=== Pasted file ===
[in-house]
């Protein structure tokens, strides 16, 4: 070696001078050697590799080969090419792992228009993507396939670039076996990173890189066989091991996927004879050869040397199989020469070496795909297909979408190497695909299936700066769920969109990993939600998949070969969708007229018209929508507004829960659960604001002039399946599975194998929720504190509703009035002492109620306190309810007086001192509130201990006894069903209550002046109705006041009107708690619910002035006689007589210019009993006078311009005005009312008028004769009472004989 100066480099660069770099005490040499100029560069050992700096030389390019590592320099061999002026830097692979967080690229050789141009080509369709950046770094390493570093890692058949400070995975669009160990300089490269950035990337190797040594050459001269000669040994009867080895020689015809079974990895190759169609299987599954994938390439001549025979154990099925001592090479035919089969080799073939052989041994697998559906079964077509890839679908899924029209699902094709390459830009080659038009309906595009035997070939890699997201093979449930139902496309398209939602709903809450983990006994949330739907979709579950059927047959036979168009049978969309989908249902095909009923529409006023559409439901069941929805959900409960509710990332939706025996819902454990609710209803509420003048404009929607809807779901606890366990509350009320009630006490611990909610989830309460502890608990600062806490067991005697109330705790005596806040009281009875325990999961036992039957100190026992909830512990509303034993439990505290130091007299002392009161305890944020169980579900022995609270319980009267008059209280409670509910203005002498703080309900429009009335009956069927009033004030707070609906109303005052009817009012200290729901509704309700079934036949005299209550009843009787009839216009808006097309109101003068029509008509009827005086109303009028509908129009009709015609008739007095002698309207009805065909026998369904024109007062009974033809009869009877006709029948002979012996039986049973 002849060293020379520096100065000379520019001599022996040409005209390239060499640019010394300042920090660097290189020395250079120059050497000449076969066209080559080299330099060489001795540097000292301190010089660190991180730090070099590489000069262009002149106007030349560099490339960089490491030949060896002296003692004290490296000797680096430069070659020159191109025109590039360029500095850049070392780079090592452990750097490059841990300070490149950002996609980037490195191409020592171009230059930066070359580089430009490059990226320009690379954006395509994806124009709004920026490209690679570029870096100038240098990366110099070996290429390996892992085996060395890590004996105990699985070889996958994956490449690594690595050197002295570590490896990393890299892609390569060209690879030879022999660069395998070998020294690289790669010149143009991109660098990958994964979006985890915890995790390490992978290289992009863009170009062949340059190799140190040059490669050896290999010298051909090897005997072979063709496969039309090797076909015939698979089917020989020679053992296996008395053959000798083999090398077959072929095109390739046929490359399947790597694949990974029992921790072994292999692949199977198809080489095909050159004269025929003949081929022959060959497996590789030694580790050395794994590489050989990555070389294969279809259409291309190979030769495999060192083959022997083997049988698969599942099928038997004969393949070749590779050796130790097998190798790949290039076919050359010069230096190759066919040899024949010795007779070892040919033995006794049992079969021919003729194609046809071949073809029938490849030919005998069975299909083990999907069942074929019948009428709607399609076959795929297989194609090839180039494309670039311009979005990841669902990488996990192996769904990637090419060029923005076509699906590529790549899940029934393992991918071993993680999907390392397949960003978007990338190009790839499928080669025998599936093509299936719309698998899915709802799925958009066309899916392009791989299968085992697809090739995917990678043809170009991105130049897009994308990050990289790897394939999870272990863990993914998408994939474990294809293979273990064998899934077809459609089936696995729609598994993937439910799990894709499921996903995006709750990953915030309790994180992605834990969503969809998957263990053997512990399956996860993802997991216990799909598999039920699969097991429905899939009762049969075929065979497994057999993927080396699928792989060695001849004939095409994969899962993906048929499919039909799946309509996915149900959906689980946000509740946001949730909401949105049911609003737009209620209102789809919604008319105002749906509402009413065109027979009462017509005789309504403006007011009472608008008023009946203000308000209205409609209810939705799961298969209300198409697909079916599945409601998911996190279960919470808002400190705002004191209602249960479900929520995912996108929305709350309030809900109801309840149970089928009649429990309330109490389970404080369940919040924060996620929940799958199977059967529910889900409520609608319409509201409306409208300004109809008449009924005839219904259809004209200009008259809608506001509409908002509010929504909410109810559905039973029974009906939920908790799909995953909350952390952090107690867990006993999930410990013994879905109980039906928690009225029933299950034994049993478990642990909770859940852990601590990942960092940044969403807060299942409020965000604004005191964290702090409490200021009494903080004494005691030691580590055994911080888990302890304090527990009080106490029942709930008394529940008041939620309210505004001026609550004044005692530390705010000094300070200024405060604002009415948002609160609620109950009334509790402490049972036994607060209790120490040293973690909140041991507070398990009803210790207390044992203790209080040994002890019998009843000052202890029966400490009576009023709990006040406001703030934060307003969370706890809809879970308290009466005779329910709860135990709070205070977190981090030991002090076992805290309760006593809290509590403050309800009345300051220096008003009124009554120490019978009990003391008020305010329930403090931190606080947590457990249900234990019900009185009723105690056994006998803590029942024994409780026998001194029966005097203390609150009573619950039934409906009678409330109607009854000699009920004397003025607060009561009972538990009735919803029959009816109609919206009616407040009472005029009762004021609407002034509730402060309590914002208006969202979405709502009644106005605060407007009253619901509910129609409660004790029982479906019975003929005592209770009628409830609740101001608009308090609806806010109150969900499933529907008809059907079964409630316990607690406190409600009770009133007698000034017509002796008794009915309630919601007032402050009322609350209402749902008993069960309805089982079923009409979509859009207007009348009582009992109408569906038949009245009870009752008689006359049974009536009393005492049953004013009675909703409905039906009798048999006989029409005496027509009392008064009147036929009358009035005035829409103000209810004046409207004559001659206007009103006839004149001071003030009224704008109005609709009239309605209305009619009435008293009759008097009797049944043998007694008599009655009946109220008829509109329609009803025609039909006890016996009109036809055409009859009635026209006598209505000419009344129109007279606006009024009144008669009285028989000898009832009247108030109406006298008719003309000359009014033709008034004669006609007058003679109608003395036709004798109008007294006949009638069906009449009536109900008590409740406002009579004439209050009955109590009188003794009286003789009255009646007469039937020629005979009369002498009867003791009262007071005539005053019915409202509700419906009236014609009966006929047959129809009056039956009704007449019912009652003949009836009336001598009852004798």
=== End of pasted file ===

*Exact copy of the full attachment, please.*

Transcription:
[in-house]
């Protein structure tokens, strides 16, 4: 070696001078050697590799080969090419792992228009993507396939670039076996990173890189066989091991996927004879050869040397199989020469070496795909297909979408190497695909299936700066769920969109990993939600998949070969969708007229018209929508507004829960659960604001002039399946599975194998929720504190509703009035002492109620306190309810007086001192509130201990006894069903209550002046109705006041009107708690619910002035006689007589210019009993006078311009005005009312008028004769009472004989 100066480099660069770099005490040499100029560069050992700096030389390019590592320099061999002026830097692979967080690229050789141009080509369709950046770094390493570093890692058949400070995975669009160990300089490269950035990337190797040594050459001269000669040994009867080895020689015809079974990895190759169609299987599954994938390439001549025979154990099925001592090479035919089969080799073939052989041994697998559906079964077509890839679908899924029209699902094709390459830009080659038009309906595009035997070939890699997201093979449930139902496309398209939602709903809450983990006994949330739907979709579950059927047959036979168009049978969309989908249902095909009923529409006023559409439901069941929805959900409960509710990332939706025996819902454990609710209803509420003048404009929607809807779901606890366990509350009320009630006490611990909610989830309460502890608990600062806490067991005697109330705790005596806040009281009875325990999961036992039957100190026992909830512990509303034993439990505290130091007299002392009161305890944020169980579900022995609270319980009267008059209280409670509910203005002498703080309900429009009335009956069927009033004030707070609906109303005052009817009012200290729901509704309700079934036949005299209550009843009787009839216009808006097309109101003068029509008509009827005086109303009028509908129009009709015609008739007095002698309207009805065909026998369904024109007062009974033809009869009877006709029948002979012996039986049973 002849060293020379520096100065000379520019001599022996040409005209390239060499640019010394300042920090660097290189020395250079120059050497000449076969066209080559080299330099060489001795540097000292301190010089660190991180730090070099590489000069262009002149106007030349560099490339960089490491030949060896002296003692004290490296000797680096430069070659020159191109025109590039360029500095850049070392780079090592452990750097490059841990300070490149950002996609980037490195191409020592171009230059930066070359580089430009490059990226320009690379954006395509994806124009709004920026490209690679570029870096100038240098990366110099070996290429390996892992085996060395890590004996105990699985070889996958994956490449690594690595050197002295570590490896990393890299892609390569060209690879030879022999660069395998070998020294690289790669010149143009991109660098990958994964979006985890915890995790390490992978290289992009863009170009062949340059190799140190040059490669050896290999010298051909090897005997072979063709496969039309090797076909015939698979089917020989020679053992296996008395053959000798083999090398077959072929095109390739046929490359399947790597694949990974029992921790072994292999692949199977198809080489095909050159004269025929003949081929022959060959497996590789030694580790050395794994590489050989990555070389294969279809259409291309190979030769495999060192083959022997083997049988698969599942099928038997004969393949070749590779050796130790097998190798790949290039076919050359010069230096190759066919040899024949010795007779070892040919033995006794049992079969021919003729194609046809071949073809029938490849030919005998069975299909083990999907069942074929019948009428709607399609076959795929297989194609090839180039494309670039311009979005990841669902990488996990192996769904990637090419060029923005076509699906590529790549899940029934393992991918071993993680999907390392397949960003978007990338190009790839499928080669025998599936093509299936719309698998899915709802799925958009066309899916392009791989299968085992697809090739995917990678043809170009991105130049897009994308990050990289790897394939999870272990863990993914998408994939474990294809293979273990064998899934077809459609089936696995729609598994993937439910799990894709499921996903995006709750990953915030309790994180992605834990969503969809998957263990053997512990399956996860993802997991216990799909598999039920699969097991429905899939009762049969075929065979497994057999993927080396699928792989060695001849004939095409994969899962993906048929499919039909799946309509996915149900959906689980946000509740946001949730909401949105049911609003737009209620209102789809919604008319105002749906509402009413065109027979009462017509005789309504403006007011009472608008008023009946203000308000209205409609209810939705799961298969209300198409697909079916599945409601998911996190279960919470808002400190705002004191209602249960479900929520995912996108929305709350309030809900109801309840149970089928009649429990309330109490389970404080369940919040924060996620929940799958199977059967529910889900409520609608319409509201409306409208300004109809008449009924005839219904259809004209200009008259809608506001509409908002509010929504909410109810559905039973029974009906939920908790799909995953909350952390952090107690867990006993999930410990013994879905109980039906928690009225029933299950034994049993478990642990909770859940852990601590990942960092940044969403807060299942409020965000604004005191964290702090409490200021009494903080004494005691030691580590055994911080888990302890304090527990009080106490029942709930008394529940008041939620309210505004001026609550004044005692530390705010000094300070200024405060604002009415948002609160609620109950009334509790402490049972036994607060209790120490040293973690909140041991507070398990009803210790207390044992203790209080040994002890019998009843000052202890029966400490009576009023709990006040406001703030934060307003969370706890809809879970308290009466005779329910709860135990709070205070977190981090030991002090076992805290309760006593809290509590403050309800009345300051220096008003009124009554120490019978009990003391008020305010329930403090931190606080947590457990249900234990019900009185009723105690056994006998803590029942024994409780026998001194029966005097203390609150009573619950039934409906009678409330109607009854000699009920004397003025607060009561009972538990009735919803029959009816109609919206009616407040009472005029009762004021609407002034509730402060309590914002208006969202979405709502009644106005605060407007009253619901509910129609409660004790029982479906019975003929005592209770009628409830609740101001608009308090609806806010109150969900499933529907008809059907079964409630316990607690406190409600009770009133007698000034017509002796008794009915309630919601007032402050009322609350209402749902008993069960309805089982079923009409979509859009207007009348009582009992109408569906038949009245009870009752008689006359049974009536009393005492049953004013009675909703409905039906009798048999006989029409005496027509009392008064009147036929009358009035005035829409103000209810004046409207004559001659206007009103006839004149001071003030009224704008109005609709009239309605209305009619009435008293009759008097009797049944043998007694008599009655009946109220008829509109329609009803025609039909006890016996009109036809055409009859009635026209006598209505000419009344129109007279606006009024009144008669009285028989000898009832009247108030109406006298008719003309000359009014033709008034004669006609007058003679109608003395036709004798109008007294006949009638069906009449009536109900008590409740406002009579004439209050009955109590009188003794009286003789009255009646007469039937020629005979009369002498009867003791009262007071005539005053019915409202509700419906009236014609009966006929047959129809009056039956009704007449019912009652003949009836009336001598009852004798």